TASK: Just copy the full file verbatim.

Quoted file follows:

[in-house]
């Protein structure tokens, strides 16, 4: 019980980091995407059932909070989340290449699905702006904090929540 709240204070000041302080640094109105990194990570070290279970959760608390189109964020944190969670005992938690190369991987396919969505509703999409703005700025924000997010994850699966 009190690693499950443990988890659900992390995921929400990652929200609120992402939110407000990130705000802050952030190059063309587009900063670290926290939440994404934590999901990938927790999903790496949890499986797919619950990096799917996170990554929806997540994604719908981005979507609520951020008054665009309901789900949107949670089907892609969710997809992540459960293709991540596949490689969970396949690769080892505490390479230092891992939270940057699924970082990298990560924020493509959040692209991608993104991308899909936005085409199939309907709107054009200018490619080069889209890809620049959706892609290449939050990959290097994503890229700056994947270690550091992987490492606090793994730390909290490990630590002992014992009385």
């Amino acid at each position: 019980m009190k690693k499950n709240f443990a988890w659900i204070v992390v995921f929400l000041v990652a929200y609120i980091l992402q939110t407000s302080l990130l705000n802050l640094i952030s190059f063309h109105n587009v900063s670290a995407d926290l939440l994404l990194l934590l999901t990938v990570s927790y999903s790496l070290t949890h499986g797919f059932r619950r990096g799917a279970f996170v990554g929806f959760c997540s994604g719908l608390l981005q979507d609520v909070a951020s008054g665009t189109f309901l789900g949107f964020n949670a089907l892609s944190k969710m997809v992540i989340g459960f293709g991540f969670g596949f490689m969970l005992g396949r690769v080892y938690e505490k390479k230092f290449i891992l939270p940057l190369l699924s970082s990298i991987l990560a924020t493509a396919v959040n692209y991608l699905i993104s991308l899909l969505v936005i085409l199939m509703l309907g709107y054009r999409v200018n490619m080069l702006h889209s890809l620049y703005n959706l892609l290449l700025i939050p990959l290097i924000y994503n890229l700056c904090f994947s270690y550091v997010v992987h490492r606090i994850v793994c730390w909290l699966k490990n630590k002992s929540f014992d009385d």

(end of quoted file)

[in-house]
């Protein structure tokens, strides 16, 4: 019980980091995407059932909070989340290449699905702006904090929540 709240204070000041302080640094109105990194990570070290279970959760608390189109964020944190969670005992938690190369991987396919969505509703999409703005700025924000997010994850699966 009190690693499950443990988890659900992390995921929400990652929200609120992402939110407000990130705000802050952030190059063309587009900063670290926290939440994404934590999901990938927790999903790496949890499986797919619950990096799917996170990554929806997540994604719908981005979507609520951020008054665009309901789900949107949670089907892609969710997809992540459960293709991540596949490689969970396949690769080892505490390479230092891992939270940057699924970082990298990560924020493509959040692209991608993104991308899909936005085409199939309907709107054009200018490619080069889209890809620049959706892609290449939050990959290097994503890229700056994947270690550091992987490492606090793994730390909290490990630590002992014992009385």
């Amino acid at each position: 019980m009190k690693k499950n709240f443990a988890w659900i204070v992390v995921f929400l000041v990652a929200y609120i980091l992402q939110t407000s302080l990130l705000n802050l640094i952030s190059f063309h109105n587009v900063s670290a995407d926290l939440l994404l990194l934590l999901t990938v990570s927790y999903s790496l070290t949890h499986g797919f059932r619950r990096g799917a279970f996170v990554g929806f959760c997540s994604g719908l608390l981005q979507d609520v909070a951020s008054g665009t189109f309901l789900g949107f964020n949670a089907l892609s944190k969710m997809v992540i989340g459960f293709g991540f969670g596949f490689m969970l005992g396949r690769v080892y938690e505490k390479k230092f290449i891992l939270p940057l190369l699924s970082s990298i991987l990560a924020t493509a396919v959040n692209y991608l699905i993104s991308l899909l969505v936005i085409l199939m509703l309907g709107y054009r999409v200018n490619m080069l702006h889209s890809l620049y703005n959706l892609l290449l700025i939050p990959l290097i924000y994503n890229l700056c904090f994947s270690y550091v997010v992987h490492r606090i994850v793994c730390w909290l699966k490990n630590k002992s929540f014992d009385d």